as profoundly as the economic and social policies of Franklin
Delano Roosevelt and Ronald Reagan.
The Waxman-Markey bill is the opening salvo in this year’s
fight. There has already been one setback to anything happening
soon; the U.S. Senate rejected the Obama administration’s
attempt to include any climate change bill in the budget reconciliation
process. (Translation: Only 51 votes are needed to pass a
bill in this process; now a cap and trade bill will need 60
votes and thus is not immune from a filibuster.)
Is the bill any good? The general consensus is “yes,” but
that’s if the emission permits are issued only
through an auction and the number of carbon “offsets”—which
allow companies to pollute if they “offset” their emissions
somewhere else—are severely limited.
As The American Prospect’s Ezra Klein wrote April 1
on his blog about Waxman and Markey, “They’re aggressively
liberal, terrifically informed legislators who get the moral
urgency of climate change and possess the intellectual firepower
to grasp the necessary scale of the response. If this is as
far as they felt able to go on an opening bid, it’s hard to
see the legislative pathway that strengthens, rather than
weakens, the legislation.”
Maybe any bill is better than nothing. Or not.
is the New Black
more and more eco-chic goods hitting the market, a few products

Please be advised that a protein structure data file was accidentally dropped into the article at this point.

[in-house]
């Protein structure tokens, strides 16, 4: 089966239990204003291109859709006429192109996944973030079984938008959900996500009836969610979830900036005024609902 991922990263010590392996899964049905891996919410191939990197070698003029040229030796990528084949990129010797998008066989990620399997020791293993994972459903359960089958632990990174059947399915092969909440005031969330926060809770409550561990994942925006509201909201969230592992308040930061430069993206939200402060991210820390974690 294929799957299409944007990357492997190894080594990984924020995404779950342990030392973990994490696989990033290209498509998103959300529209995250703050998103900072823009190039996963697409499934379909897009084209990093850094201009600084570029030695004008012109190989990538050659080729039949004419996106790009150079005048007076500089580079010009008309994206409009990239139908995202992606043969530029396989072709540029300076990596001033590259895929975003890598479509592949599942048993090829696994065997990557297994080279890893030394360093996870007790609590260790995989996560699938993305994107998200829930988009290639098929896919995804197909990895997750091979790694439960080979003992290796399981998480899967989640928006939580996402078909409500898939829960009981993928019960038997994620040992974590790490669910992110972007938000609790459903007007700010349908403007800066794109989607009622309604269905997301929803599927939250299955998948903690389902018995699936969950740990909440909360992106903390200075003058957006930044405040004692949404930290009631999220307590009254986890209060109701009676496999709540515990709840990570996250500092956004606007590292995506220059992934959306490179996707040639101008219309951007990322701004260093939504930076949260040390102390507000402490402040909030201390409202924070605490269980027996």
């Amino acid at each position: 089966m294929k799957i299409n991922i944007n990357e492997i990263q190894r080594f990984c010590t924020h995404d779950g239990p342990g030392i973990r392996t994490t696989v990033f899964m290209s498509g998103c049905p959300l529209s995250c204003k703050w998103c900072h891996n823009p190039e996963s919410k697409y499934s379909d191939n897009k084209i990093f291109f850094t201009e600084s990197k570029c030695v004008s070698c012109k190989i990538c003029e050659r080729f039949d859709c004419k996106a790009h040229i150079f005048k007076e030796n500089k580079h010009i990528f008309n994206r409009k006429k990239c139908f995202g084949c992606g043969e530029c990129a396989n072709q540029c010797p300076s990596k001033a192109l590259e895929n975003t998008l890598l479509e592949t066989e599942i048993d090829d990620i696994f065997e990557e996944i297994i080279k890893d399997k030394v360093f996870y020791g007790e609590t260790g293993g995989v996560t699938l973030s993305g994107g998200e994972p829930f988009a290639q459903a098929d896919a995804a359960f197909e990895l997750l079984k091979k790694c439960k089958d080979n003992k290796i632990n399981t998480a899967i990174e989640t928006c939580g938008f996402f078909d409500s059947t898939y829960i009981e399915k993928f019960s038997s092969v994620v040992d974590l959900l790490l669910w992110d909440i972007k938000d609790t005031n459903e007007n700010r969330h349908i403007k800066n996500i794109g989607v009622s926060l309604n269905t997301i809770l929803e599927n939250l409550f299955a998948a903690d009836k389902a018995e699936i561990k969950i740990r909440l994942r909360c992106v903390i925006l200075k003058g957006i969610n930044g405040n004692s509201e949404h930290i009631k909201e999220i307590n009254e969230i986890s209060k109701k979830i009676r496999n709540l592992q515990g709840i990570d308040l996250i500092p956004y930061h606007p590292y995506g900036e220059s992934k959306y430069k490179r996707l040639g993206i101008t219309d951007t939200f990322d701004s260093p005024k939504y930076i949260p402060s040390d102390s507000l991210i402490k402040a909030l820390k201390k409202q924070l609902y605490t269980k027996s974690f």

can help change how we think about conservation By Kathryn
There is no doubt that we are a culture of consumption, or
that consumer choices are driven by the trendy image of the
moment. While the conservation movement gains much-needed
steam, and the eco-minded plead for society to fight the consumer
addiction, a curious thing has happened. Being “green” has
become the new hip thing. The fashion runways are swirling
with designer eco-duds, you can buy a laptop with a bamboo
casing, contemporary art-furniture crafted from recycled plastic
yard toys, or your very own solar-cell backpack.
Critics are quick to decry these eco-trends as deceiving anti-solutions.
After all, the energy and materials it takes to produce a
new photovoltaic backpack far outweigh the energy saved
by no longer having to plug in your iPod. And for the $700
it costs for a solar-cell bag powerful enough to juice your